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Virtual functions

Hello. Today I want to ask you about virtual functions in C++. I can’t understand one thing. If in BASE class A we declarated method f(){cout<<“inside A”;} and then, in CHILD class B, we declarated the same method but now f(){cout<<“inside B”;}. After this we create an object of CHILD class and call f(), so, after compilation , the output will be “inside B. But why? We didn’t use virtual void f() in the BASE class. Also with virtual, result will be the same. But why don’t child class output “inside A”? Tell me please why do the compiler work so?

9/13/2018 6:59:41 PM

Fiodar Otsuma

2 Answers

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Fiodar Otsuma good question.. let me try to clear your doubt. class B is inherited from A and b has also method f(), A has it's own f() and B has it's own f (). whatever object (not pointer) you use, it's method will be called... A a;a.f(); // method of class A B b;b.f();//method of class B this was for refer below for pointer: A* pa = new A; pa->f(); // method from A as pointer is of class A nd points to class A object B* pa = new B; pb->f(); // method from B as pointer is of class B nd points to class B object A* pab = new B; pab->f(); // as pointer is of class A nd points to class B object.. without virtual, A method and with virtual B method will be called feel free to ask for query..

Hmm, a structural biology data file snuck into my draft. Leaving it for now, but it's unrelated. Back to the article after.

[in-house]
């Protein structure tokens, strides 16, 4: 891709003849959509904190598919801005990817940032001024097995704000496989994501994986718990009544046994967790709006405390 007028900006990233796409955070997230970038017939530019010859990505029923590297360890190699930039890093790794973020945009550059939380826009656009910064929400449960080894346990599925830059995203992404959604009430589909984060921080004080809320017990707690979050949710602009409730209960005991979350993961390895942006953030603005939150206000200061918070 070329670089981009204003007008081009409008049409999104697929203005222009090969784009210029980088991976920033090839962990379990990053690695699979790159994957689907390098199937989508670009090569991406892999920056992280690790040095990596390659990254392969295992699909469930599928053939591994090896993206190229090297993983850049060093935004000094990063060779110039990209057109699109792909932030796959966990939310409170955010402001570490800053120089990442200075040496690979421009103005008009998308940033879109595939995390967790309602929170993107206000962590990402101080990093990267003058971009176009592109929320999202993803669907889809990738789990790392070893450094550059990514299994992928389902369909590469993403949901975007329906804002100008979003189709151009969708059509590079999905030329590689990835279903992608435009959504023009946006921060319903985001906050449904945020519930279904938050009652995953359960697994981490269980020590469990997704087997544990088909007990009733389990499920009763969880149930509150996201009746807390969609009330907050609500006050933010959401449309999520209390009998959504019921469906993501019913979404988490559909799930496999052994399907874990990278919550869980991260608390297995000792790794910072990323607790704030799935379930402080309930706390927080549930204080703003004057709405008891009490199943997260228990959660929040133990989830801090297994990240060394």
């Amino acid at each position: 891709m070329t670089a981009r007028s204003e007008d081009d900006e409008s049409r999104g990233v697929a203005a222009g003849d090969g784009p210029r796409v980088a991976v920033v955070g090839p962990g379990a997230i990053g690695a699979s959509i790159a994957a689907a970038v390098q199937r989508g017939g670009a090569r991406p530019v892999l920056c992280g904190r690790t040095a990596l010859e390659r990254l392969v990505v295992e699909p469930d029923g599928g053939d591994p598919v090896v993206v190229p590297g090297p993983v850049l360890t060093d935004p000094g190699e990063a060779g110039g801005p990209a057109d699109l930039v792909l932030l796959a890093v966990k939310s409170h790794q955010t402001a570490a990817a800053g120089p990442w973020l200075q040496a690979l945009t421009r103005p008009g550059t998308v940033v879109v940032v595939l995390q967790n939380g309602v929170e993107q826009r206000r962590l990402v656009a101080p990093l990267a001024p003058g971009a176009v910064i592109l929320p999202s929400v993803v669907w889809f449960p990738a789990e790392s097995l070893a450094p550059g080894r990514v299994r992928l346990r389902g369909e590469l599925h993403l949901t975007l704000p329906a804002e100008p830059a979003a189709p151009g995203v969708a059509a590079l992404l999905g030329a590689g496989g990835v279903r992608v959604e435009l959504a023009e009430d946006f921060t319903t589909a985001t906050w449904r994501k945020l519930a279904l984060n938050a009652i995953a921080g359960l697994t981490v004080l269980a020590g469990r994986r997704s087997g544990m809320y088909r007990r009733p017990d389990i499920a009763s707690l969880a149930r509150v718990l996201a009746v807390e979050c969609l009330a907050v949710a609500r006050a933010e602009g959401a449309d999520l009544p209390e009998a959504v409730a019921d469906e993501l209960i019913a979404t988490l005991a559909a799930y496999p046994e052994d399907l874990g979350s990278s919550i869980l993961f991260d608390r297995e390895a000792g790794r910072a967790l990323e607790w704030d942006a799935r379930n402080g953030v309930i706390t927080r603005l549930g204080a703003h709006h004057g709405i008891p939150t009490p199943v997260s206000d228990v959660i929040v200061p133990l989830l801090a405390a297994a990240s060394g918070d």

The class B has both version of f(), A::f() and B::f(). Methods of A class will call A::f() because they know nothing about B. Adding virtual feature allows to call methods, defined in B class inside A. Just add bar() function to A that calling foo() and check how virtual keyword changes behavior. The same situation with pointers and references. You can put address of B instance into A* pa or A& ra because it could downcast. Then you can call f() through it pa->foo() and check the difference.